Showing posts from April, 2021

Taking a break under confinement and with a curfew

Well that was a long absence. Sorry for the silence. We took holidays. At present in France you can travel only up to 10km unless you have a very good reason or for professional purposes. We wondered about taking a chalet at the lakeside campsite to the north of Bordeaux, but in the end decided it was better to stay at home and spend the holiday in other ways. So my job was to find places to buy lunch. The cafés and restaurants are not open, but many are doing takeaway and anyway Bordeaux has lots of street food. So during the past few weeks we have eaten delicacies like Vietnamese salads, Argentinian empanadas, Italian street food. Pat's job was to find all the parks, ALL the parks, accessible within 10km of our home. So we would walk or take bus, tram or boat to a park and explore. Bordeaux has some awesome parks and we wandered through the forest in Mérignac, climbed the hill in Cenon, watched and listened to the frogs in Lormont, smelt the perfume of the wisteria arch on the ri

Just shows how wrong you can be

 We have three local take-aways.  One is called "Eat Salad". It's a salad bar. Another is called Dubble and it's a salad bar. The third, we thought, is called Chicko'So. It's essentially a chicken lunch bar with a choice of three preparations of chicken - caramelised drumsticks, breaded fillet or half a rotisserie chicken. Yesterday, instead of going out to lunch we decided to sneak out and get it - Catrin was coming round in the afternoon with her washing and a friend - so I decided to order from Chicko'So and Pat from Eat Salad. It meant looking for their websites. That's when we discovered that what we THOUGHT was a terminal "o" in the name of the restaurant was actually a small round chicken. The restaurant is called "Chicko'S" Admittedly, the capital S was confusing. This is good news - it means that we can go out occasionally for "a cheeky chicko's".

Late frosts...

 are a problem for our wine growers because the recent sunny days and high temperatures have encouraged the wines to bud - now a sharp frost could damage the delicate young tissue and then the harsh sunlight finishes off the job, leaving the vines weakened and with several weeks of growth lost. The winegrowers employ various methods to stave off the frost, like "candles" (small braziers) placed up and down the rows of the vines, and windmills to try to manage the cold air. To protect the buds from the sun smoky fires are lit to make a smoke screen. It's not all that rare to have these late frosts, but defending the vines is still difficult.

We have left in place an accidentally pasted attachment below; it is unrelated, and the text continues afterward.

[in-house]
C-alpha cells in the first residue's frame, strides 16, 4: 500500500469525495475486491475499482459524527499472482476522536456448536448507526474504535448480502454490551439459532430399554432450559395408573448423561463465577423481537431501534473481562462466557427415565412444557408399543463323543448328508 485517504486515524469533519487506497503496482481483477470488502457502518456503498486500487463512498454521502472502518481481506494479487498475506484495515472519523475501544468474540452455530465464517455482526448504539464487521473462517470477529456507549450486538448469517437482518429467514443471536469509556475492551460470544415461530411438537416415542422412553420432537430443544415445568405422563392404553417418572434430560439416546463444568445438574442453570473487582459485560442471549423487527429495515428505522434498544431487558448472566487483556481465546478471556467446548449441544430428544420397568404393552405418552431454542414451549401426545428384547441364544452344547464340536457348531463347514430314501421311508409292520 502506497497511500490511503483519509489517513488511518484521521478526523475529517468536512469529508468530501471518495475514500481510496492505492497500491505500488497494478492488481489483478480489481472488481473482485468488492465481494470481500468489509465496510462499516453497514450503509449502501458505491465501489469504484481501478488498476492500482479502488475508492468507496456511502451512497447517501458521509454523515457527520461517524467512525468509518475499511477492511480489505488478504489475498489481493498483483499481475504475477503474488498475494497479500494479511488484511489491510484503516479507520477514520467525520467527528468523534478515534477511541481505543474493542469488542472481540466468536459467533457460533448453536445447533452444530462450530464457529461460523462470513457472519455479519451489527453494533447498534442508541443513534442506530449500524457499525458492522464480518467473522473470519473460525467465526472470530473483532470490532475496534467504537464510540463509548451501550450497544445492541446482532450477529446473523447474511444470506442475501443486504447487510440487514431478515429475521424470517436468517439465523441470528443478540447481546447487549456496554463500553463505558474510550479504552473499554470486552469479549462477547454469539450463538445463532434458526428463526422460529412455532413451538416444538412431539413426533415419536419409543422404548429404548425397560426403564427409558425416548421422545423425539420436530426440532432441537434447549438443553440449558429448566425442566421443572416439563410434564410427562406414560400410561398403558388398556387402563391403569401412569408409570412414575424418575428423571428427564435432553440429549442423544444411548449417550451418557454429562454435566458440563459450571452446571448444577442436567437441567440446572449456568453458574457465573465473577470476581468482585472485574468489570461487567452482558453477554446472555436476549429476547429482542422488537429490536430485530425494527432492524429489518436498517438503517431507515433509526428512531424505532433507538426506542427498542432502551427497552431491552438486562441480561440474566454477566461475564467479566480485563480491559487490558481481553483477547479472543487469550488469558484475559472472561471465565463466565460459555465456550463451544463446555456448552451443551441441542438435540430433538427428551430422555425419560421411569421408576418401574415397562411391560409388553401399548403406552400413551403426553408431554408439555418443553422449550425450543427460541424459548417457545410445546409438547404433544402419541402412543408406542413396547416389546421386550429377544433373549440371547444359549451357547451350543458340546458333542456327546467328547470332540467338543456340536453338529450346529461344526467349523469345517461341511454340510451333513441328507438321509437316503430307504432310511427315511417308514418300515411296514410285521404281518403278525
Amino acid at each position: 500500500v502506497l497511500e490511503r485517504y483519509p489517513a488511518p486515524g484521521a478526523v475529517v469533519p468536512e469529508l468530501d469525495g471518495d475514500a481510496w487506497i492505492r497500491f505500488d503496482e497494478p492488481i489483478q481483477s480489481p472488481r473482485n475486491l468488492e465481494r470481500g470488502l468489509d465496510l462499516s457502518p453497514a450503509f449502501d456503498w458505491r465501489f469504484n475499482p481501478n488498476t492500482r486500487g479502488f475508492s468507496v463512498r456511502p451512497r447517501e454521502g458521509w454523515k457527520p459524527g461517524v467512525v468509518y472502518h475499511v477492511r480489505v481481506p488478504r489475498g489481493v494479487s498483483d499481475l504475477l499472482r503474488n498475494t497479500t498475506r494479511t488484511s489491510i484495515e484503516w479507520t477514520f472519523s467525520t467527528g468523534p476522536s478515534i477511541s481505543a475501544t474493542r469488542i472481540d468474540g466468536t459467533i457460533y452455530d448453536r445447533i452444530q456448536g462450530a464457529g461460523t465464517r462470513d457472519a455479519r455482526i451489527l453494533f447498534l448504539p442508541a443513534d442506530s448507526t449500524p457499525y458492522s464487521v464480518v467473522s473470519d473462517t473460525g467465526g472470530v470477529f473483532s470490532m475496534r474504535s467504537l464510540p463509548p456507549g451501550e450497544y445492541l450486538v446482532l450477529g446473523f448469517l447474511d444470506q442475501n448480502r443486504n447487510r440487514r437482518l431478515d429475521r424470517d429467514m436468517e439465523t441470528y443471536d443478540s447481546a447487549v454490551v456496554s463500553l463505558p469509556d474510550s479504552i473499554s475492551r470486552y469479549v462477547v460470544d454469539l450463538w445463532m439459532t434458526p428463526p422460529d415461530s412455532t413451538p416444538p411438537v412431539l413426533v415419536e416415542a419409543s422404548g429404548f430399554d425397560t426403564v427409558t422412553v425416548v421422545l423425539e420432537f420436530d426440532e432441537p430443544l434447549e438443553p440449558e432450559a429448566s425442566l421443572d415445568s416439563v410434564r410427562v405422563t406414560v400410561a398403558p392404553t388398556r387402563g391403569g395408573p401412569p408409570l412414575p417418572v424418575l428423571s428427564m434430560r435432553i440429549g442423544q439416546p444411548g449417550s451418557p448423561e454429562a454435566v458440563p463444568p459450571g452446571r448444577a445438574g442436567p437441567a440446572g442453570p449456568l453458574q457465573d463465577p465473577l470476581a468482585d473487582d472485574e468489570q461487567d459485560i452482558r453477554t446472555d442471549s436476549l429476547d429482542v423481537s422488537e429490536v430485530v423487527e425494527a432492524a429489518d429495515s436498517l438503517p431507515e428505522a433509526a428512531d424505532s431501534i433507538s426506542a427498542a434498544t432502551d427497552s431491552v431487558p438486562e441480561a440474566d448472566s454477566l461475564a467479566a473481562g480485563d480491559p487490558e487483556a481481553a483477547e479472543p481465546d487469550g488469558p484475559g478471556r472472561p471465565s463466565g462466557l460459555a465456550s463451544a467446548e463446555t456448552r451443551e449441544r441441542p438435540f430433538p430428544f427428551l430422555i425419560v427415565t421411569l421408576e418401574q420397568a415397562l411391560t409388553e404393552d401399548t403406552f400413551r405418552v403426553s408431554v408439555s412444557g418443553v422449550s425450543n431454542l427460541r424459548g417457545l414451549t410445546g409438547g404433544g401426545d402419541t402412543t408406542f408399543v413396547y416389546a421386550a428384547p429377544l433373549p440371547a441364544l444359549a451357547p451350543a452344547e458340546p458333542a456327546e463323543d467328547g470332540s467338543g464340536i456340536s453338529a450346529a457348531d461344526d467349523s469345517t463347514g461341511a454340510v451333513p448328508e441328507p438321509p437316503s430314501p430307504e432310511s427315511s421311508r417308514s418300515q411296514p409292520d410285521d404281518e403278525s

Holiday snaps

 We’re on holiday and we’re allowed to travel up to 6 miles from our home as long as we’re home by 7pm. We considered going to a local campsite, but it seems wiser to stay where we are and instead to lunch like kings from the wonderful takeaways and street food places of Bordeaux. Today I’m hoping for duckburgers !

O dear, what's happened now ?misc

Pat got a letter from the public transport company. Please arrange to pay the 12 euros you owe which we tried to draw from your bank but there were insufficient funds. It's several years since we had that kind of thing, so I was non-plussed. So I went online to look at the bank accounts. Neither was overdrawn and neither had been recently. What a relief ! Not only that but our transport payments had both been made. So we went to the transport office. "Excuse me, we had this letter, but what's this 12 euros about? We've paid our tickets, and our bank account was never overdrawn." The woman looked on her computer and said, "well, it's for the child." "What child?"  "For Louis." "Who's Louis?" Some numbers have been typed in wrong, I suspect, in setting up poor Louis' ticket.

New restrictions

 Yesterday evening President Macron announced further anti-covid measures. Firstly the conditions that applied to Paris, to the North East and South East of France will now apply everywhere. Essentially this means a 10km restriction on travel and non-essential shops are to close. (Food shops, hairdressers, bookshops, garages and bike shops are regarded as essential.) Secondly schools will go into learning from home next week.  Monday is already a bank holiday and primary schools close on Wednesday anyway, so for many people this means three days of learning from / teaching to home. Then the school holidays are being moved to the next two weeks all over France. This will effectively close schools for three weeks. Return to school buildings will be staggered thereafter. M. Macron is also accelerating further the vaccination programme. Of course, this depends on vaccines being produced and delivered. For us personally and in the church it doesn't make a huge difference to anything muc